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New digital currency bill in Congress? Here’s the real (crazy) scoop.

An article in the Daily Caller claims that some in Congress are considering a digital currency bill, but the story is based on anonymous sources and has very few specifics. It seems related to something we’ve been tracking for a while and I wanted to share some details in the hope that folks won’t be confused if this “story” gets more traction.

The article says that unnamed members of Congress are supposedly “looking at the compliant capabilities of AML Bitcoin, which is a compliant digital currency.” We’ll return to that odd phrasing in a minute, but first we’ll note that “AML Bitcoin” is a product and a company formerly called AtenCoin. On its website, “AML Bitcoin” also describes itself as a “compliant digital currency.” It’s hard to characterize what exactly is “AML Bitcoin,” so I invite you to take a look at their site and decide for yourself. To be clear, though, AML Bitcoin has nothing to do with Bitcoin and, from what we can tell, it’s a small altcoin project.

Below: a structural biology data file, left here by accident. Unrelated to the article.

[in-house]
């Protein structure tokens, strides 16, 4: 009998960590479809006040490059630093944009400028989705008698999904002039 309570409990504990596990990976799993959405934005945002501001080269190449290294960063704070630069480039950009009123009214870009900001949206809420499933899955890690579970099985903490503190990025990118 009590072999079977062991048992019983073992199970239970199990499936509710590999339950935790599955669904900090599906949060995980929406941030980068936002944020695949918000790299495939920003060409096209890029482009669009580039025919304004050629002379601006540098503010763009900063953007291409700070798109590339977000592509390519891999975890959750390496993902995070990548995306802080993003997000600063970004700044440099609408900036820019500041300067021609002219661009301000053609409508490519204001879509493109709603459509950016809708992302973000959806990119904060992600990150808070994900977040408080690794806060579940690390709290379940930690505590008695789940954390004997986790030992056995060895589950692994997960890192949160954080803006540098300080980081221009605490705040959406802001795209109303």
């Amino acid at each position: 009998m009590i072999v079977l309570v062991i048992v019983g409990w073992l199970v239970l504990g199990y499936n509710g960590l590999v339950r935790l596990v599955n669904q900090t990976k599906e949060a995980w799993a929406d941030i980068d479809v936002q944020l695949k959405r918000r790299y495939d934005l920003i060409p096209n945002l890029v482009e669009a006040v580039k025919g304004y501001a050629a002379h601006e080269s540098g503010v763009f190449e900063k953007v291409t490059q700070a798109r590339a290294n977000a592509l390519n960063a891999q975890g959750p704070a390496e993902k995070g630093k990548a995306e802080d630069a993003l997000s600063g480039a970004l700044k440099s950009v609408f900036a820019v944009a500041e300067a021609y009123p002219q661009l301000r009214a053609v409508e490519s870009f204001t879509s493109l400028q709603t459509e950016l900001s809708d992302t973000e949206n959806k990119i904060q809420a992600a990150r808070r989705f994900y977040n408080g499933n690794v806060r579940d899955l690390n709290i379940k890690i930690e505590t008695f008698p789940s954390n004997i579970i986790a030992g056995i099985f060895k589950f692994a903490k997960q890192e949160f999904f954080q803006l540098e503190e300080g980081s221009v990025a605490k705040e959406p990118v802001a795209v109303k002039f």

Now, here’s the fun twist. “AML Bitcoin” has recently teamed up with disgraced former lobbyist Jack Abramoff, who served time in federal prison for fraud, corruption, and conspiracy, to produce a reality TV show about lobbying Congress on digital currency. (Why can’t it ever be a dull day in this space?) As the Washington Post notes, “[t]he show will follow Abramoff as he leads a group from a cryptocurrency firm AML Bitcoin in a ‘boot camp’ that will transform the members ‘from techies to lobbyists ready to take on Capitol Hill,’ per the show’s creators.” Unfortunately, the headline for that Post article is, “Disgraced ex-lobbyist Jack Abramoff to train bitcoin activists in new reality TV show,” which leads people to think Abramoff is associated with Bitcoin and not “AML Bitcoin.” Here is another article on Abramoff’s tie-up with “AML Bitcoin.”